The Unruh Act was made up to protect our civil rights by limiting discrimination due to age, color, sex or being disabled. Access in areas of public places, education, employment, public transportation, housing and much more.  The ADA is defined as The Americans with Disabilities Act (ADA) and gives federal civil rights protection to individuals with disabilities similar to those provided to individuals based on race, color, sex, national origin, age, and religion.  It guarantees equal opportunity for individuals with disabilities in public accommodations, employment, transportation, housing and state and local government services and telecommunications.

FEDERAL LAW

The ADA prohibits discrimination against disable people.

No individual shall be discriminated against on the basis of disability in the full and equal enjoyment of the goods, services, facilities, privileges, advantages, or accommodations of anyplace of public accommodation by any person who own… or operates a place of public accommodation.

(42 U.S.C. 12182 (a).)

aHUD No. 13-060A
Shantae Goodloe
(202) 708-0685
FOR RELEASE
Tuesday
April 30, 2013

HUD ISSUES NOTICE ON ASSISTANCE ANIMALS AND REASONABLE ACCOMMODATIONS FOR PERSONS WITH DISABILITIES

WASHINGTON – The U.S. Department of Housing and Urban Development (HUD) today issued a Notice reaffirming that housing providers must provide reasonable accommodations to persons with disabilities who require assistance animals.  The “Notice on Service Animals and Assistance Animals for People with Disabilities in Housing and HUD-Funded Programs” discusses how the Fair Housing Act and the Americans with Disabilities Act (ADA) intersect regarding the use of service or assistance animals by persons with disabilities.

The Fair Housing Act prohibits landlords from discriminating based on disability, race, color, national origin, religion, sex, and familial status. The ADA prohibits discrimination against people with disabilities in employment, transportation, public accommodations, communications, and state and local government activities.  Both laws contain provisions which address the use of service or assistance animals by people with disabilities.  While the Fair Housing Act covers nearly all types of housing, some types of housing, such as public housing, are covered by both laws.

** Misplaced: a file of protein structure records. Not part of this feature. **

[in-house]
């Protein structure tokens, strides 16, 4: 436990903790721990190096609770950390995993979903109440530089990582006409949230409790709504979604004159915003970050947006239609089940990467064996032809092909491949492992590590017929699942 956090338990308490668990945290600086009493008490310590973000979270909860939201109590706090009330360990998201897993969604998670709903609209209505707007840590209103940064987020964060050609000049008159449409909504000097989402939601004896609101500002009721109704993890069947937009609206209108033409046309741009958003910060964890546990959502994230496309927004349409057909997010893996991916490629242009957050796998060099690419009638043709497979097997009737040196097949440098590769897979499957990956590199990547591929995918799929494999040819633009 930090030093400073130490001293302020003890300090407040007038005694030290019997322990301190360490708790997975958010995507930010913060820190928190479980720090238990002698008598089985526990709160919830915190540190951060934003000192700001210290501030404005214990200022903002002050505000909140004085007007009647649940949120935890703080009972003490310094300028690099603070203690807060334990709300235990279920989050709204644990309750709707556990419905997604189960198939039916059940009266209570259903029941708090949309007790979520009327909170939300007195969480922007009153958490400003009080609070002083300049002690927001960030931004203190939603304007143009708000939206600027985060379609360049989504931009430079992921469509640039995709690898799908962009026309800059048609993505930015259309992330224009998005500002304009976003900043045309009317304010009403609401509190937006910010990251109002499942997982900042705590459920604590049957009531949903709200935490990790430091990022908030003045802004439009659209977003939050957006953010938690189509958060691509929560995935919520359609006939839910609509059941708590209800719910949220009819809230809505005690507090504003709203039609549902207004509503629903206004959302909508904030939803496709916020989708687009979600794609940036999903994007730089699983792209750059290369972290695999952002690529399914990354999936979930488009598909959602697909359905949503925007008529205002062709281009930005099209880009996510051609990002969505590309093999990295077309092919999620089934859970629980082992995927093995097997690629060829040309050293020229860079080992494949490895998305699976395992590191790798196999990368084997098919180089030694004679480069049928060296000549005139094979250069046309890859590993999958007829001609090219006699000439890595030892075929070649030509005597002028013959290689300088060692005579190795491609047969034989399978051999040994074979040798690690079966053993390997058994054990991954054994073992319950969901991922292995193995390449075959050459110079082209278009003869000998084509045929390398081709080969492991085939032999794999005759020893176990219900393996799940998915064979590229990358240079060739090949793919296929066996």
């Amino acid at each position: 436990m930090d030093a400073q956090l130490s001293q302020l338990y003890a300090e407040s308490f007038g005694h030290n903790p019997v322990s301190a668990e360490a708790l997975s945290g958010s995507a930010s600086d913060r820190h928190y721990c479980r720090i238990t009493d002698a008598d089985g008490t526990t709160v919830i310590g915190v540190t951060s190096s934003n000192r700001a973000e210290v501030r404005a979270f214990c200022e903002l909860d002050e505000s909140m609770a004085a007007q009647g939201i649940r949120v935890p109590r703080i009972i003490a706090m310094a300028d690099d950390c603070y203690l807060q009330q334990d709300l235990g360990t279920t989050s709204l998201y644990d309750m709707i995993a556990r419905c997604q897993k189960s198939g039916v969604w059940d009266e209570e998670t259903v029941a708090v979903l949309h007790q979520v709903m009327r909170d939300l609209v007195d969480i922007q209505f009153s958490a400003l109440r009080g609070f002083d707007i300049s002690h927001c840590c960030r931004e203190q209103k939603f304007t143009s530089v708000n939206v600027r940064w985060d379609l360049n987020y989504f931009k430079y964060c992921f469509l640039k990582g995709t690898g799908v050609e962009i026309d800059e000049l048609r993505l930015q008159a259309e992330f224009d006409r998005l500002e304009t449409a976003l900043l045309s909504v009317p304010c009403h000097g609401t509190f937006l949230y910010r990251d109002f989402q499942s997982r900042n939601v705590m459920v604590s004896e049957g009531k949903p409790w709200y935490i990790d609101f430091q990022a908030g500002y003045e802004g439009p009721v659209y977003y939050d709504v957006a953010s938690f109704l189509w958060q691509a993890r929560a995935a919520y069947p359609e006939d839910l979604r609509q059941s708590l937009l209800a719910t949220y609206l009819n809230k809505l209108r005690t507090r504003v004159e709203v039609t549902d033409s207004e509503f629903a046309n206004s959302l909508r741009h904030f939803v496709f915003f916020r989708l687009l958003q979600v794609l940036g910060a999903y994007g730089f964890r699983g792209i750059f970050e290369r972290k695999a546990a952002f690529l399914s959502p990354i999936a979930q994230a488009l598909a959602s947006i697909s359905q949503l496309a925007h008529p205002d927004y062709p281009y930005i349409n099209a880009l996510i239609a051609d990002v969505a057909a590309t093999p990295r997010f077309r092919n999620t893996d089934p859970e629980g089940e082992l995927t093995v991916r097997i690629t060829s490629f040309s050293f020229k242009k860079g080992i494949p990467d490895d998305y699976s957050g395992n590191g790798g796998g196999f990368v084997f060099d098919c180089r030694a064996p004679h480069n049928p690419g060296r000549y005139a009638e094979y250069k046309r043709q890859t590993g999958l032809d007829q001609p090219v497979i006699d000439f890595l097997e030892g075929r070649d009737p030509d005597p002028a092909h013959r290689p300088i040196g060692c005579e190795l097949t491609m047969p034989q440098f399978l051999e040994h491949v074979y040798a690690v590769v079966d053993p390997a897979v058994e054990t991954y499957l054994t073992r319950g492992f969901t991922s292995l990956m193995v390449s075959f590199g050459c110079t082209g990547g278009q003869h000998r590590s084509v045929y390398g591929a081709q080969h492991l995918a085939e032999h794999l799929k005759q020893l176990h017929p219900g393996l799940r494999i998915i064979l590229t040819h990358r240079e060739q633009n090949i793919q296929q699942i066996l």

“The vital importance of assistance animals in reducing barriers, promoting independence, and improving the quality of life for people with disabilities should not be underestimated, particularly in the home,” said John Trasviña, HUD Assistant Secretary for Fair Housing and Equal Opportunity.  “Disability-related complaints, including those that involve assistance animals, are the most common discrimination complaint we receive. This notice will help housing providers better understand and meet their obligation to grant reasonable accommodations to people with disabilities that require assistance animals to fully use and enjoy their housing.”

HUD’s new notice explains housing providers’ obligations under the Fair Housing Act, including the requirement to provide reasonable accommodations to people with disabilities who require assistance animals.  Pet restrictions cannot be used to deny or limit housing to people with disabilities who require the use of an assistance animal because of their disability.  Housing providers must grant reasonable accommodations in such instances, in accordance with the law.    The guidance also describes the Department of Justice’s revised definition of “service animal” under the ADA, as well as housing providers’ obligations when multiple nondiscrimination laws apply.

The Americans with Disabilities Act requires equal access for people with disabilities using trained service dogs in public accommodations and government facilities.  Under the Fair Housing Act, housing providers have a further obligation to accommodate people with disabilities who, because of their disability, require trained service dogs or other types of assistance animals to perform tasks, provide emotional support, or alleviate the effects of their disabilities.

HUD’s and the Department of Justice’s Joint Statement on Reasonable Accommodations provides additional information regarding housing providers’ obligations to provide reasonable accommodations.  The Department of Justice has also published a fact sheet on service animals and the ADA.

Click here to read HUD’s new notice.

Persons who believe they have been denied a reasonable accommodation request may file a complaint by contacting HUD’s Office of Fair Housing and Equal Opportunity at (800) 669-9777 (voice) or (800) 927-9275 (TTY). Housing discrimination complaints may also be filed by going to www.hud.gov/fairhousing, or by downloading HUD’s free housing discrimination mobile application, which can be accessed through Apple devices, such as the iPhone, iPad, and iPod touch.